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Title: The sacrificial consecration of the victim : priesthood of Christ in the letter to the Hebrews
Authors: Farrugia, Susan
Keywords: Jesus Christ -- Priesthood
Bible. Hebrews -- Commentaries
Covenants -- Religious aspects
Sacrifice -- Christianity
Issue Date: 2012
Abstract: 'I will raise up for myself a faithful priest, who shall do according to what is in my heart and in my mind' (1 Sam 2, 35a). The writing of this Long Essay, The Sacrificial Consecration of the Victim Priesthood of Christ in the Letter to the Hebrews is intended to bring out the depth and hidden significance of the author's statement that Jesus is 'a merciful and faithful high priest in the service of God, to make a sacrifice of atonement for the sins of the people'. (Heb 2, 17b). The essay will explore the sermon structure and philosophical background, the symbolism and Jewish typology that the author adopted and used in his expression as a sermon in order to bring out his thesis: that of Christ being our 'merciful and faithful high priest'. This will be reflected by delving into the author's understanding and the transposing of the Sinai Covenant and the promise of the New Covenant of which Jesus is now High Priest. That Christ learned 'obedience through suffering' is fundamental to Christ's Incarnational being, that having taken on humanity, it would be through this very humanity that this New Covenant would be realised and make of Christ its merciful high priest. The development of the understanding of Christ as merciful high priest is traced back in the sacrificial element of the old dispensation, and it will be through this very sacrifice of the Old Covenant that the author of Hebrews draws out his thesis of Christ being both victim and high priest. Within this context, various scholars have probed and excavated the Eucharistic element hidden within the text and brought to light its very elements, namely that of the unbloody sacrifice of the New Covenant at the Last Supper and bloody sacrifice of Calvary. Entering into the heart and depths of the Judaic Temple cult the author of Hebrews, in the Platonic philosophical categories of shadow and form, opens up a totally new sphere of understanding of the heavenly sanctuary. He lays before his addressees the revelation of the New High Priest who is now the High priest of the Heavenly Temple. Seated at the right hand of the Father, this new Liturgy must perforce have continuance. Christ's sacrifice having reached its completion and fullness (τελείωσις) must then be lived out here on earth though Christ's emissaries, the apostles and the apostolic descent, the priesthood is of Christ. The research is both exegetical and theological and written within this context, though at times the reflective and experiential element is also included. The essay is divided into four chapters with each chapter treating a particular topic within the discourse of Hebrews as promulgated above and as expressed in the Aims of this Essay.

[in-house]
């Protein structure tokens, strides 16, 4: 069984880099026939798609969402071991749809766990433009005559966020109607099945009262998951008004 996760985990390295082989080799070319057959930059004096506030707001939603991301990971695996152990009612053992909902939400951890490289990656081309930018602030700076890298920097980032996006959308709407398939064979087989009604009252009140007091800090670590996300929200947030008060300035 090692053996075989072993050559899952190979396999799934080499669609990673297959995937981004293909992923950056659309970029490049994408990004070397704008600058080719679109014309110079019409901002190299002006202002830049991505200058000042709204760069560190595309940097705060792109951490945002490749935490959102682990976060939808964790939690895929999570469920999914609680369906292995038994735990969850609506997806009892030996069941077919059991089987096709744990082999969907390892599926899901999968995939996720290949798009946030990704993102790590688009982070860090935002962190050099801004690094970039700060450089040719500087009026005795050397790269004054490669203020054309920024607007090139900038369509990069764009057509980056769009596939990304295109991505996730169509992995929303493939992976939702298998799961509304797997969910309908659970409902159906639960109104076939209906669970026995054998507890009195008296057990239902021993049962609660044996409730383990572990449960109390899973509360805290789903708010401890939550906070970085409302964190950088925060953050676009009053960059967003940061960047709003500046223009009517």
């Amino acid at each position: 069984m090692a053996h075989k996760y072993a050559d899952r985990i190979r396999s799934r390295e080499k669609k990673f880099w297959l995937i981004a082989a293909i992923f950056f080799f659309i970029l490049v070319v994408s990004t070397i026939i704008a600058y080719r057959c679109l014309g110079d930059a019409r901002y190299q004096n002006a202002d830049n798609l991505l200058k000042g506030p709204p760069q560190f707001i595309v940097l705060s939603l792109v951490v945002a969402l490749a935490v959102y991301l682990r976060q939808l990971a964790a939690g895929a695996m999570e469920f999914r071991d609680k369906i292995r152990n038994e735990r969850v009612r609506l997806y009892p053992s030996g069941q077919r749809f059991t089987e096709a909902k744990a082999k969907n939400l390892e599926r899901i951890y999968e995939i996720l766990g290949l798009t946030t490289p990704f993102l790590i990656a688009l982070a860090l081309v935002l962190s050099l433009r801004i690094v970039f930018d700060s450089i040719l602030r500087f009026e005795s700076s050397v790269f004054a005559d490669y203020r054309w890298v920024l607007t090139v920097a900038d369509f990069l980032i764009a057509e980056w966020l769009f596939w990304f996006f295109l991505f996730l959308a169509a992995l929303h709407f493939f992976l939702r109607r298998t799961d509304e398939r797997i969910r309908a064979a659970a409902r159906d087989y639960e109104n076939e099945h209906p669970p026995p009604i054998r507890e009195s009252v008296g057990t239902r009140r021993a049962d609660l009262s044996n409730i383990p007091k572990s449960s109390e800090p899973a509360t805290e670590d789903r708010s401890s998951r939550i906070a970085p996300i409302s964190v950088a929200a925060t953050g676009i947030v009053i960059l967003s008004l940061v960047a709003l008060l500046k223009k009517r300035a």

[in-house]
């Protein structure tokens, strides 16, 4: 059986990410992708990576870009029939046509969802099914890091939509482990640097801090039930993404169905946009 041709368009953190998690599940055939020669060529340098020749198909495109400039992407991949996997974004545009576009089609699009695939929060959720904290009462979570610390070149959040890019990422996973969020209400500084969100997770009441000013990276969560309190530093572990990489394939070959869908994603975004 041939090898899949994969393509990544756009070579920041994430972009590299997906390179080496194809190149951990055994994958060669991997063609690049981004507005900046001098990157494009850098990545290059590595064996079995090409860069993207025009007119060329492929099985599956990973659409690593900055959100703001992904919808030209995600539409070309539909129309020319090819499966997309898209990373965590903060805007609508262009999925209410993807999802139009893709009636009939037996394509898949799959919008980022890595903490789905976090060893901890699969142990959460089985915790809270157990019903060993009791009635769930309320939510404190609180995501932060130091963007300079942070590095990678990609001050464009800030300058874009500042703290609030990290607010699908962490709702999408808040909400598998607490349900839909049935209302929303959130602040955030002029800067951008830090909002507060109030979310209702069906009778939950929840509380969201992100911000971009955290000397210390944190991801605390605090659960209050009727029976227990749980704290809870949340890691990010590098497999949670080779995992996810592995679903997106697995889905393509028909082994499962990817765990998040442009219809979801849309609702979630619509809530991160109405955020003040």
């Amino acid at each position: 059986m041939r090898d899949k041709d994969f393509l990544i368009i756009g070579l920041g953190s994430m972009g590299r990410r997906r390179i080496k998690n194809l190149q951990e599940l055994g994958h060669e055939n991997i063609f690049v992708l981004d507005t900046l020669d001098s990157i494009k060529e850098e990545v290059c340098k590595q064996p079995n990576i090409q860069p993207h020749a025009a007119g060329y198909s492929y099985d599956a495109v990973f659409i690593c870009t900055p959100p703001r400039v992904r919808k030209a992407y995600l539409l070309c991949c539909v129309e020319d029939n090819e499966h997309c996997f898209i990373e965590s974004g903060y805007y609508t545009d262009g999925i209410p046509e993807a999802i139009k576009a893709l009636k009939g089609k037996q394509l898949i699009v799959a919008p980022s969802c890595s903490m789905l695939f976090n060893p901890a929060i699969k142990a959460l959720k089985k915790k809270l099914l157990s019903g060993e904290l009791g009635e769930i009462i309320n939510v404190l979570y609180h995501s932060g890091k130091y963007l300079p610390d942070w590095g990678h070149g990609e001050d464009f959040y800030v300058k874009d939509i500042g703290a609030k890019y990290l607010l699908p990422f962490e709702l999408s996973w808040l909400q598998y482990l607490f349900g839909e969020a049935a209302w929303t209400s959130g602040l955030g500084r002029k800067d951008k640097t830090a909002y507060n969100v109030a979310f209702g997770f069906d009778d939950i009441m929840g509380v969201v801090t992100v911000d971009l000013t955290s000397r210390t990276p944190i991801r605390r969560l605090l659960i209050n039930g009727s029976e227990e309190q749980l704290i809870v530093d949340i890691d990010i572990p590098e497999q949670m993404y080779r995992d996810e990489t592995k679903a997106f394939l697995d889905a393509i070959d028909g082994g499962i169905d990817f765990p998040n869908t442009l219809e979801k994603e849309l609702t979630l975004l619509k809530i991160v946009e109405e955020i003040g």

Description: B.A.(HONS)THEOLOGY
Appears in Collections:Dissertations - FacArtHa - 2012

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